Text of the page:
The $1.6 billion project, part of the Chinese-backed Belt and Road Initiative, was meant to go into operation in 2022, but has been pushed to 2026 because of pandemic-related delays.
A 2021 study by Riverscope, a geospatial assessment tool for hydropower, estimated the project might be further delayed to 2034 due to social and environmental challenges.
Among the environmental challenges is the concern that the hydropower dam will jeopardize the connectivity between the orangutan’s three subpopulations — the west, east and south blocks.
“This is a dam that’s being built in an area that has the most dense population of Tapanuli orangutans before the project started,” Hurowitz said. “So the population is segmented into three different blocks. It will permanently separate these blocks. So the west, the east and the south will be permanently separated. And so it’s a dam that’s being built in an exact wrong place.”
This fragmentation would dramatically cut the diversity of the ape’s gene pool, leading to inbreeding, disease and the eventual extinction of each subpopulation.
PT North Sumatera Hydro Energy (NSHE), the hydropower developer, said the project has complied with standards set by the World Bank’s International Finance Corporation, including guidelines on biodiversity conservation.
To protect the orangutans, PT NSHE has established a consortium with Swiss-based NGO PanEco Foundation, which does research on orangutans in the Batang Toru area. Ian Singleton, the director of conservation at PanEco Foundation, said in 2020 the project’s impacts would be minimum as long as PT NSHE carried out all the necessary mitigation work.
However, a 2021 study on the population of the orangutan in the hydropower project’s area found the project’s construction had already resulted in the loss of potential orangutan habitat, with 371.68 hectares (918 acres) of the potential habitat cleared by 2019.
Some 87 ha (215 acres) were cleared for permanent constructions, while the remaining 285 ha (704 acres) were for temporary construction purposes. The researchers predicted this construction and deforestation would disturb the apes and change their behavior patterns.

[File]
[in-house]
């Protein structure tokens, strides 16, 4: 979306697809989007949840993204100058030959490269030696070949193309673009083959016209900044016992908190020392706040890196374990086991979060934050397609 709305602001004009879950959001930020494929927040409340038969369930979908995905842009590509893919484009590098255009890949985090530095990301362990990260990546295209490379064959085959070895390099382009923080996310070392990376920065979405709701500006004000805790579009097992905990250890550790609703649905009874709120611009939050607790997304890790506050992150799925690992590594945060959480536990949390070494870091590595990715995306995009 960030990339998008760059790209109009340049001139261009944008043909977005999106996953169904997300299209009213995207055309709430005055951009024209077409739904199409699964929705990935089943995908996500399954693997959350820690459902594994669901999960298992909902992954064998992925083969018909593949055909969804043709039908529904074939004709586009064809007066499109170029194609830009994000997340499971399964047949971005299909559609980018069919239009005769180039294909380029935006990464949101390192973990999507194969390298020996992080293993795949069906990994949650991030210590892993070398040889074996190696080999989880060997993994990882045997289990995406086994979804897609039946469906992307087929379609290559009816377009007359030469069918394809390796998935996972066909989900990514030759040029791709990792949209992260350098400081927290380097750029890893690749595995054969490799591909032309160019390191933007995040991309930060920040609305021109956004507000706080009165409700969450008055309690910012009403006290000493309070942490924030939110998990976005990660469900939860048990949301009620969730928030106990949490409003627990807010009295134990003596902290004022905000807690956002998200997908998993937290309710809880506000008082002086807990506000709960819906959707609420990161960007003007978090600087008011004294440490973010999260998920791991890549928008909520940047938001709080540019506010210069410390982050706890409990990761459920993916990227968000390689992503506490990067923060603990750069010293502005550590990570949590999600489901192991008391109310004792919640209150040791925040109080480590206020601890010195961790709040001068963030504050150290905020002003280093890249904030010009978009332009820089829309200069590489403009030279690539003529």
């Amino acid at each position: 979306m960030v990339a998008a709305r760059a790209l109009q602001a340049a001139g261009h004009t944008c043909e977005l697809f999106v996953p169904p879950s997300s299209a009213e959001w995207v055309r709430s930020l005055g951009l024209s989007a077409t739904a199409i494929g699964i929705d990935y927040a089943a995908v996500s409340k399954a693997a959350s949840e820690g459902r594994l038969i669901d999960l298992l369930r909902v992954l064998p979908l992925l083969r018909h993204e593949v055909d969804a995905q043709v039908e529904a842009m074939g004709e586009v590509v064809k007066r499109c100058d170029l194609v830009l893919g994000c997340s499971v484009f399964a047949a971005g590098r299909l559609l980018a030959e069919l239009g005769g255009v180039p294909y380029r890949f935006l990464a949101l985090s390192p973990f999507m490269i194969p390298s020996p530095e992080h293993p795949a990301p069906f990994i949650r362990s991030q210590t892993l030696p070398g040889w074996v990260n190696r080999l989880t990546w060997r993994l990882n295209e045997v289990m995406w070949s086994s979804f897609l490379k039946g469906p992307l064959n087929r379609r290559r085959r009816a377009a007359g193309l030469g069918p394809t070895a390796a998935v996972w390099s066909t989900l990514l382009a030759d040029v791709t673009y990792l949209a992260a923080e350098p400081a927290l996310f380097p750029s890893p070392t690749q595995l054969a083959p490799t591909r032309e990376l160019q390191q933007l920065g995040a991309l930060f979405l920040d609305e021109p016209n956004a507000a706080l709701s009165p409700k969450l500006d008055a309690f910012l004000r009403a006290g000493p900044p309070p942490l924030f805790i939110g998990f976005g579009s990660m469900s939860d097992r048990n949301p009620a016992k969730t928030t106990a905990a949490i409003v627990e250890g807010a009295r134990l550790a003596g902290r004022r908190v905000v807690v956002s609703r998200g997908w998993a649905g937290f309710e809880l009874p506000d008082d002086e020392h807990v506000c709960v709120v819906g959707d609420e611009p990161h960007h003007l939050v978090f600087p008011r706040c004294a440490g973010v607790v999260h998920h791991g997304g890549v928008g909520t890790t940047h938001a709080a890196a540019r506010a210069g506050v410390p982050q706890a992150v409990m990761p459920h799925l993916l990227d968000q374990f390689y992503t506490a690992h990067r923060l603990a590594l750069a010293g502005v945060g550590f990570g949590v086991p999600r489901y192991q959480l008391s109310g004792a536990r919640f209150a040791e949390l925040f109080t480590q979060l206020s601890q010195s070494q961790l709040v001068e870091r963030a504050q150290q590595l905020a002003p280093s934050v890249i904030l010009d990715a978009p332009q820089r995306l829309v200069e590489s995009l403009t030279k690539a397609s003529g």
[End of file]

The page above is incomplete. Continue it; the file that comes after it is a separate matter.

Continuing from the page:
But the orangutans could return to their original habitat once the construction was finished as long as their habitat was restored, corridors were created to facilitate orangutan movement and other potential threats such as human access was restricted, according to the study.
“Indeed, based on our research, there are some orangutans around the hydropower dam,” Wanda Kuswanda, a senior researcher at the applied zoology department of the National Research and Innovation Agency who co-wrote the study, told Mongabay. “I know that some orangutans have started to move to higher forest [because of construction activities].”
In 2018, for instance, the forestry ministry reported that the project’s construction work had driven a group of Tapanuli orangutans out of their habitat and into nearby plantations.
In 2019, a severely injured and malnourished orangutan was rescued in a plantation just 2.5 kilometers (1.55 miles) from the hydropower project site.
Construction work for the project is still ongoing. Indonesian state-owned explosives company PT Dahana is currently working on blasting out a 12.5-km (7.8-mi) main tunnel and 2.7 km (1.7 mi) of secondary tunnels that will channel water from the Batang Toru River to the turbines.
Nearby villagers have complained about loud blasts from the explosives used to build the tunnels, and they have also reported a recent increase in sightings of the Tapanuli orangutans since work on the dam began. The villagers said they believed the orangutans were disturbed by the construction and thus fled to local farms and settlements.
Gold mine threat
Another major threat to the Tapanuli orangutan is a gold mine located in the west block of the orangutan habitat, according to Hurowitz.
The Martabe gold mine was bought by U.K. conglomerate Jardine Matheson Holdings Ltd. (Jardines) in 2018 through its Indonesian subsidiary, Astra International, the largest conglomerate in the Southeast Asian country. The mine, in turn, is operated by an Astra International subsidiary, PT Agincourt Resources.
In recent years, Mighty Earth has detected deforestation within the mining concession, with 13 ha (32 acres) of forest loss in 2021 on top of the 100 ha (247 acres) of deforestation detected there from 2016 to 2020.